Tiny Baetis mayflies are perhaps the most commonly encountered and imitated by anglers on all American trout streams due to their great abundance, widespread distribution, and trout-friendly emergence habits.
Mayflies may be the most important insects for trout anglers to understand. They are an ancient order of insects, famous outside the fly-fishing world for their fragile beauty and short adult lifespan, often a single day to mate and die. The mayfly's poignant drama attracts poets and anglers alike, but anglers make the most of it.
Mayflies live more than 99% of their lives as nymphs on the river or lake bottom, filling many crucial roles in freshwater ecosystems as they feed and grow. They eventually emerge from the water as winged sub-adults called "subimagos" by scientists and "duns" by anglers. Duns evolved to be good at escaping the water, with a hydrophobic surface and hardy build, but they are clumsy fliers. Within a day or two they molt one last time into "imagos" or "spinners," the mature adults, a transformation captured in this photo series of a dun molting into a spinner. They have longer legs and tails, and sleeker, more lightweight bodies, giving them the airborne speed, agility, and long grasp they need for their midair mating rituals. They are usually darker than the duns and have shinier, more transparent wings. They die within minutes or hours after mating.
Deligon on Sep 8, 2008September 8th, 2008, 3:42 pm EDT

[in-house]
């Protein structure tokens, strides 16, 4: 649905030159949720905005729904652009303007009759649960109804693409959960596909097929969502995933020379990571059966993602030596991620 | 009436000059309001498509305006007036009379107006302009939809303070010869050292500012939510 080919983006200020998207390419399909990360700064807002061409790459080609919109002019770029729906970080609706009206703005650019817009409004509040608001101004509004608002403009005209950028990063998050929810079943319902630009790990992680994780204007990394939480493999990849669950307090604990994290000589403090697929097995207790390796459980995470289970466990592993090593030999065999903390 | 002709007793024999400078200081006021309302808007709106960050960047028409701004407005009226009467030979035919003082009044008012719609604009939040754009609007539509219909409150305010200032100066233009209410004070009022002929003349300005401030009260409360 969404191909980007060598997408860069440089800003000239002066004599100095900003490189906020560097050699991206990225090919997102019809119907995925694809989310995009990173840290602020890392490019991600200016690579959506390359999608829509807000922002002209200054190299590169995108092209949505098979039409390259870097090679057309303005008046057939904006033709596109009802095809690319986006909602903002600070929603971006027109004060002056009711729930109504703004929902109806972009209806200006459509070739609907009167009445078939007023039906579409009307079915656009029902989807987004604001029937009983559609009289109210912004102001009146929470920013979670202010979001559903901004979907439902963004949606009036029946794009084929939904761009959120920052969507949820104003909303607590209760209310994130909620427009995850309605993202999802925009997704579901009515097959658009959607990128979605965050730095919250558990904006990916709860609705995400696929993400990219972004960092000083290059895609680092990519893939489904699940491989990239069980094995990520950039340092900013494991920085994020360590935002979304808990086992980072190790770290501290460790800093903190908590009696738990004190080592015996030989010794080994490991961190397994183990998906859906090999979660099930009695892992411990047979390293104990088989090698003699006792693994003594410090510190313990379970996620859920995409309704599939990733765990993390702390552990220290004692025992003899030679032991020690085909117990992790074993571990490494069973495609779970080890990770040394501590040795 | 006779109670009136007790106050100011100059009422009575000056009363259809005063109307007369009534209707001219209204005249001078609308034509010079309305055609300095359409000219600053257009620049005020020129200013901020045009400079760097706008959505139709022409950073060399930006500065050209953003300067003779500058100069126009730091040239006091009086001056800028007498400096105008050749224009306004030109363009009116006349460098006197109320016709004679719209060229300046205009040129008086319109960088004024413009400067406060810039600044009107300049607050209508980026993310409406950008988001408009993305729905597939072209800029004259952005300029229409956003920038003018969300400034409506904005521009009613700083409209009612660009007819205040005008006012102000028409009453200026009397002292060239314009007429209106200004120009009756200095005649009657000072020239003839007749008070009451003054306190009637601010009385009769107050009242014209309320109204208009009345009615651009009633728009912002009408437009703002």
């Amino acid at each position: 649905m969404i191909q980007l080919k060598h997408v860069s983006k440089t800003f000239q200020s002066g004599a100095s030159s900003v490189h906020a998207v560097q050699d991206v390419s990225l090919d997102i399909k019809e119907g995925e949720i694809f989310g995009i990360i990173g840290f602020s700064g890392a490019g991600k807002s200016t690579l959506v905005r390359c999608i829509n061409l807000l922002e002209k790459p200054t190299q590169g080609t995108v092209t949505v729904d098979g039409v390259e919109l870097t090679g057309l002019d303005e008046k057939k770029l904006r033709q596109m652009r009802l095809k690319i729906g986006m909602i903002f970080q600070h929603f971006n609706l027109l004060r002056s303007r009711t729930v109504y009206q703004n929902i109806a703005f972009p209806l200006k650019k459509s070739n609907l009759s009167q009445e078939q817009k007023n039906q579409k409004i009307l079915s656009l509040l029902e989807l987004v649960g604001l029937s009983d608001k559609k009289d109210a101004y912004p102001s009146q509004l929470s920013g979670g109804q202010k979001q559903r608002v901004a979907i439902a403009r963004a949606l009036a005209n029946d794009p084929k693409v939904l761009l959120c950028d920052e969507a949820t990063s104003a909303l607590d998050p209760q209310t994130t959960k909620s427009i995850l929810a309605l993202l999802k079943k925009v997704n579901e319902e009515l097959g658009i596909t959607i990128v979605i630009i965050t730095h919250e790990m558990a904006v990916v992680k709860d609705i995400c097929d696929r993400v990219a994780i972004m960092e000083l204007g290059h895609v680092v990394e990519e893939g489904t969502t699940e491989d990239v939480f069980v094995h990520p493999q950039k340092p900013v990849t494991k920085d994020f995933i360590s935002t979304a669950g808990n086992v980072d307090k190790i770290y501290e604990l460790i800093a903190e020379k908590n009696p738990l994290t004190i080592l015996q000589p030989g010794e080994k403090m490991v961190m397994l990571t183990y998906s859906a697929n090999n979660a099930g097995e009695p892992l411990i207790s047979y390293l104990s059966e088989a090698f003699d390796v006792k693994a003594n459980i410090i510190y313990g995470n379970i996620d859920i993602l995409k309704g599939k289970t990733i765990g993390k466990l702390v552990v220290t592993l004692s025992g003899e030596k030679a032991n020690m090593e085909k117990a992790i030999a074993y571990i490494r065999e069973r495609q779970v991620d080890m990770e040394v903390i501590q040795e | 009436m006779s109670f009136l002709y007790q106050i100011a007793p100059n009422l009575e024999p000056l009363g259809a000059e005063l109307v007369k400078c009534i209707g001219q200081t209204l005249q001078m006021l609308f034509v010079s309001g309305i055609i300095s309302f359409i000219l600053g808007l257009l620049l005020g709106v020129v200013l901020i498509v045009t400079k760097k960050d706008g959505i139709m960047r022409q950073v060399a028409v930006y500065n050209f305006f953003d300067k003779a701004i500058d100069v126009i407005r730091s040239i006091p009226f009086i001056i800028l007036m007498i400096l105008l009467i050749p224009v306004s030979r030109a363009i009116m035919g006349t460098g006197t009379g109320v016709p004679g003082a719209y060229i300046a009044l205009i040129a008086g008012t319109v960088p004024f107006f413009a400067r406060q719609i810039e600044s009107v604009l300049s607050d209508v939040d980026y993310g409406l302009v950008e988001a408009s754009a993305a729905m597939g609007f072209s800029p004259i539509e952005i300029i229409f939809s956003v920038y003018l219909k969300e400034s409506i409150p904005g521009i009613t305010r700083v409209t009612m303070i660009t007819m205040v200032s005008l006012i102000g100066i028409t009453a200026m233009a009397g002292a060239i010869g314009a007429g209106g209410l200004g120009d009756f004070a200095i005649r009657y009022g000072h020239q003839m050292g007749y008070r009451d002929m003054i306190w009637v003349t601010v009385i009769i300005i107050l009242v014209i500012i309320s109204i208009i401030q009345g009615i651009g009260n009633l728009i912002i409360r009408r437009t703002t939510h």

I have had using a fly a friend turned me on to ,Isonychia parachute.
If iso nymphs hatch into duns on rockswood is the dry fly (parachute)
the spinner stage? all I know is it works,
I have fished my whole life but this only my second year fly fishing.
I fish the Hiwassee and Elk in Tennessee.
The more I learn the more I discover I don't know.
GONZO on Sep 9, 2008September 9th, 2008, 7:55 am EDT
Although the appearance of their dark nymphal shucks on streamside rocks is often a familiar sign of an Isonychia emergence, they have the ability to emerge in the water as well. Conditions may dictate that one or the other method might predominate, but I doubt that either method is employed exclusively. Many anglers find that imitations of the duns are attractive to trout, even at times when most emerge on streamside rocks. This may be due to their lengthy emergence, often consisting of multiple groups or "cohorts." In streams with good populations, the trout seem very familiar with Isonychia and readily take the imitation of all stages.